In the old days, locked in a house would mean that the occupants are secure from threats emanating from outside their house. Today, they are also more likely to have not only a lock, but also a security system and/or video cameras. But this is not really the type of “locked in the house” we are referring to this week. The modern version of locked in a house is a purchaser bought a home during the pandemic and obtained a very low interest rate, perhaps around three percent.

Many of these homes have appreciated in value and changes in their life have made it advantageous for them to make their next move. Perhaps they have added children, or taken a job in another area – or been called back into the office. Perhaps they are getting divorced. But with a three percent interest rate and current rates closer to 6 percent or so, the owners feel locked into their house. Along with many years of not building enough homes, this phenomenon and baby boomers aging in place are the more important factors causing an inventory shortage today. When will this change?

Any downward movement in interest rates would help. Hence, Friday’s jobs report gave us a clue as to whether the Federal Reserve stands ready to end their tightening cycle. The economy added 339,000 jobs in May and the previous two months of data were revised upward by 93,000. This was much stronger than expected. The unemployment rate rose to 3.7%, an indication that more workers are re-entering the labor force. Wage growth rose 4.3% annually, slightly lower than the previous month. All in all, this data points to an interesting decision by the Fed when they meet next week – as the “pause” seems a bit less likely after this report. Right now, the Fed may hold the key to all these locks.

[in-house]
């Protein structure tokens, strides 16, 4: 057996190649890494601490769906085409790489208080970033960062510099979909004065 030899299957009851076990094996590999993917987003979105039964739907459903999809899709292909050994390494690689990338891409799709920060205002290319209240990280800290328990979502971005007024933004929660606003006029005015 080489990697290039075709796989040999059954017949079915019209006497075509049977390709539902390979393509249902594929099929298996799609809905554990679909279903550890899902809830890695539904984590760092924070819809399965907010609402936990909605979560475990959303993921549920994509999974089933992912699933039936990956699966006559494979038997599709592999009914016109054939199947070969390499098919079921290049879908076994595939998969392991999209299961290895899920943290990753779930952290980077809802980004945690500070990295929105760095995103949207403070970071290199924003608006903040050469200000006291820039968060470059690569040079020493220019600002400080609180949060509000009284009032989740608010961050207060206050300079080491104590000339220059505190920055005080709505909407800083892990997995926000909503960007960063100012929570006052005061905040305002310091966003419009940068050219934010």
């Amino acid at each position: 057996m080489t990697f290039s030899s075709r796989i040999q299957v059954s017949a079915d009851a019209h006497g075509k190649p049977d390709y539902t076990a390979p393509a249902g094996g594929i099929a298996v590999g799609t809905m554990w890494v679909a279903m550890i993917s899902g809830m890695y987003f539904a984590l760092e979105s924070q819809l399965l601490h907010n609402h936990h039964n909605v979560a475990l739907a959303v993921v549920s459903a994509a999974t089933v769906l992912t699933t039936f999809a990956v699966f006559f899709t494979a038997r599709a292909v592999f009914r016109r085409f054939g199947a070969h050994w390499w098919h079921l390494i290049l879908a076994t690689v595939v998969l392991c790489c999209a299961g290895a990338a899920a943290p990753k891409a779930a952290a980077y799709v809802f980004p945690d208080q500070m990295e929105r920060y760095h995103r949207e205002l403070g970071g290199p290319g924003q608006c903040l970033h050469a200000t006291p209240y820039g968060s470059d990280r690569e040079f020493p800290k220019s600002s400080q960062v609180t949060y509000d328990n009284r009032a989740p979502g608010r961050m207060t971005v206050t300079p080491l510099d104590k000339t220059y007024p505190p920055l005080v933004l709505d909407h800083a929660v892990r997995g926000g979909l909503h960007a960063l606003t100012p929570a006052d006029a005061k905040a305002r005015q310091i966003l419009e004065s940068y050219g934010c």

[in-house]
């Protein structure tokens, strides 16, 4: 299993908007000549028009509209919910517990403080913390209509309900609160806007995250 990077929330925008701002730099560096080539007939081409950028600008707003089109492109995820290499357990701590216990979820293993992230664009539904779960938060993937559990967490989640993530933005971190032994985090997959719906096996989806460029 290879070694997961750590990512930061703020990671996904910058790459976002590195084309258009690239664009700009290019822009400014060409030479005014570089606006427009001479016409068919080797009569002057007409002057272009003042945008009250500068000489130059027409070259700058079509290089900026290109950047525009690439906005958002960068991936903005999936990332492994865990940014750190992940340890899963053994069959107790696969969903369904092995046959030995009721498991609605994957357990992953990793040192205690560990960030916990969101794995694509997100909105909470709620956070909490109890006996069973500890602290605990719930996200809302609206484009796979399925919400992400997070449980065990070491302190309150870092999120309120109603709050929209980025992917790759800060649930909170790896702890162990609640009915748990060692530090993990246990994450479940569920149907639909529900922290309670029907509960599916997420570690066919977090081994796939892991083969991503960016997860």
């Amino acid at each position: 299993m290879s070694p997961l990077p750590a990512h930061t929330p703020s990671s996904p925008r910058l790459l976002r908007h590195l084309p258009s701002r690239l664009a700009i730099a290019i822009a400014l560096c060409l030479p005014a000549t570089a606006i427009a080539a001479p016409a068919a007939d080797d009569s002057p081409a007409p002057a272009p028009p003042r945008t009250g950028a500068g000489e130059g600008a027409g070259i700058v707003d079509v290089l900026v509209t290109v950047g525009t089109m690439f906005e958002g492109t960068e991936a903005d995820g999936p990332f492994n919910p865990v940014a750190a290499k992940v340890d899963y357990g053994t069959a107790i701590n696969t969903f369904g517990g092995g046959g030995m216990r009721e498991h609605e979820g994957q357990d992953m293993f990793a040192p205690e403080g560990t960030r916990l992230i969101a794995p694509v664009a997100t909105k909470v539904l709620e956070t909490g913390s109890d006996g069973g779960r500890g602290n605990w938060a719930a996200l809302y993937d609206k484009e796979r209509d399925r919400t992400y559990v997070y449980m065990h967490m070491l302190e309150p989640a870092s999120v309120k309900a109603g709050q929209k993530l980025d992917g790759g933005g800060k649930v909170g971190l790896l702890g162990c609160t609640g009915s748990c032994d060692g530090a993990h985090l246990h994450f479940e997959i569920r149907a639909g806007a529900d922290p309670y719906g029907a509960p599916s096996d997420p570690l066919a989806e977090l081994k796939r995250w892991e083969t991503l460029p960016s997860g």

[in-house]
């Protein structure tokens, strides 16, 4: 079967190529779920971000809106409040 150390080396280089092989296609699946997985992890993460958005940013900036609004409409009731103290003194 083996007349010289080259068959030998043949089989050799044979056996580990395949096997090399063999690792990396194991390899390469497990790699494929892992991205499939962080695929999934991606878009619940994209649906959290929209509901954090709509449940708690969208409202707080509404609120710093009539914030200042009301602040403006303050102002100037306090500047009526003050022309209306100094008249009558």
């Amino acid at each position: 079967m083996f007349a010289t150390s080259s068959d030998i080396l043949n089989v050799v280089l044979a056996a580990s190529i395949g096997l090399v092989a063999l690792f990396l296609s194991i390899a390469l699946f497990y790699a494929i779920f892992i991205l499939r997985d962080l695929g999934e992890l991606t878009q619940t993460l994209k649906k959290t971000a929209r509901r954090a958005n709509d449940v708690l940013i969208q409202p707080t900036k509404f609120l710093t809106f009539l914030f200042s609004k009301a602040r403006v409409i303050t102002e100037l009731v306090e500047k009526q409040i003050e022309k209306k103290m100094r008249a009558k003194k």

Dave Hershman is the top author in the mortgage industry. Dave has published seven books, as well as hundreds of articles and is the founder of the OriginationPro Marketing System and Mortgage School. Want to send this commentary and other news in a personalized format to your sphere database or on social media?  Sign up for a free trial at